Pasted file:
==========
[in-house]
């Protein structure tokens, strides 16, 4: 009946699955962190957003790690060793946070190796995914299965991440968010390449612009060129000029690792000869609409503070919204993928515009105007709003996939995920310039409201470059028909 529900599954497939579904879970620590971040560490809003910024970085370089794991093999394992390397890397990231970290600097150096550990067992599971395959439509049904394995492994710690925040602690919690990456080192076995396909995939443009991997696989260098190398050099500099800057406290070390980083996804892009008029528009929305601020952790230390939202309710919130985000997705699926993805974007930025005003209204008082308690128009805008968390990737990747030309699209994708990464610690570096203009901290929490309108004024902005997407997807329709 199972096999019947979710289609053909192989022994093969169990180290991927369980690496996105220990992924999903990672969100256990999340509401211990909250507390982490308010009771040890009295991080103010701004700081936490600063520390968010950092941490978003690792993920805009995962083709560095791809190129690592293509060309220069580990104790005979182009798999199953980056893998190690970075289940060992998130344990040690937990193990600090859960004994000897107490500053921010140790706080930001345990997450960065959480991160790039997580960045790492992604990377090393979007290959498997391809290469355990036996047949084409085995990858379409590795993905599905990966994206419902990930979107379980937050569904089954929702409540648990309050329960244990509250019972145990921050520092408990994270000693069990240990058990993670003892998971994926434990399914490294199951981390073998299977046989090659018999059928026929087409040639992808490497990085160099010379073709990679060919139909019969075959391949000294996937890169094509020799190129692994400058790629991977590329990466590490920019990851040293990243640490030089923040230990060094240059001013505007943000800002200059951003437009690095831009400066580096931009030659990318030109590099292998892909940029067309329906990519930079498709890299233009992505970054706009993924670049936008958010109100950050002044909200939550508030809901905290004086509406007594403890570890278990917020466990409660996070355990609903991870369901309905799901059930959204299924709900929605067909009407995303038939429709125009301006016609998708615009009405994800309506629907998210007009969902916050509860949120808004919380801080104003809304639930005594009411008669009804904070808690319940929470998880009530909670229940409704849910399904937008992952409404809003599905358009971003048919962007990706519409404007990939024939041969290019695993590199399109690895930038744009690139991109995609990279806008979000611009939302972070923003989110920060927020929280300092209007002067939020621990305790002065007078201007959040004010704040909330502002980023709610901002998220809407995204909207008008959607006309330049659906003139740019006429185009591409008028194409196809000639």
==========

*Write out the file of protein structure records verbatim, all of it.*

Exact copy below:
[in-house]
């Protein structure tokens, strides 16, 4: 009946699955962190957003790690060793946070190796995914299965991440968010390449612009060129000029690792000869609409503070919204993928515009105007709003996939995920310039409201470059028909 529900599954497939579904879970620590971040560490809003910024970085370089794991093999394992390397890397990231970290600097150096550990067992599971395959439509049904394995492994710690925040602690919690990456080192076995396909995939443009991997696989260098190398050099500099800057406290070390980083996804892009008029528009929305601020952790230390939202309710919130985000997705699926993805974007930025005003209204008082308690128009805008968390990737990747030309699209994708990464610690570096203009901290929490309108004024902005997407997807329709 199972096999019947979710289609053909192989022994093969169990180290991927369980690496996105220990992924999903990672969100256990999340509401211990909250507390982490308010009771040890009295991080103010701004700081936490600063520390968010950092941490978003690792993920805009995962083709560095791809190129690592293509060309220069580990104790005979182009798999199953980056893998190690970075289940060992998130344990040690937990193990600090859960004994000897107490500053921010140790706080930001345990997450960065959480991160790039997580960045790492992604990377090393979007290959498997391809290469355990036996047949084409085995990858379409590795993905599905990966994206419902990930979107379980937050569904089954929702409540648990309050329960244990509250019972145990921050520092408990994270000693069990240990058990993670003892998971994926434990399914490294199951981390073998299977046989090659018999059928026929087409040639992808490497990085160099010379073709990679060919139909019969075959391949000294996937890169094509020799190129692994400058790629991977590329990466590490920019990851040293990243640490030089923040230990060094240059001013505007943000800002200059951003437009690095831009400066580096931009030659990318030109590099292998892909940029067309329906990519930079498709890299233009992505970054706009993924670049936008958010109100950050002044909200939550508030809901905290004086509406007594403890570890278990917020466990409660996070355990609903991870369901309905799901059930959204299924709900929605067909009407995303038939429709125009301006016609998708615009009405994800309506629907998210007009969902916050509860949120808004919380801080104003809304639930005594009411008669009804904070808690319940929470998880009530909670229940409704849910399904937008992952409404809003599905358009971003048919962007990706519409404007990939024939041969290019695993590199399109690895930038744009690139991109995609990279806008979000611009939302972070923003989110920060927020929280300092209007002067939020621990305790002065007078201007959040004010704040909330502002980023709610901002998220809407995204909207008008959607006309330049659906003139740019006429185009591409008028194409196809000639």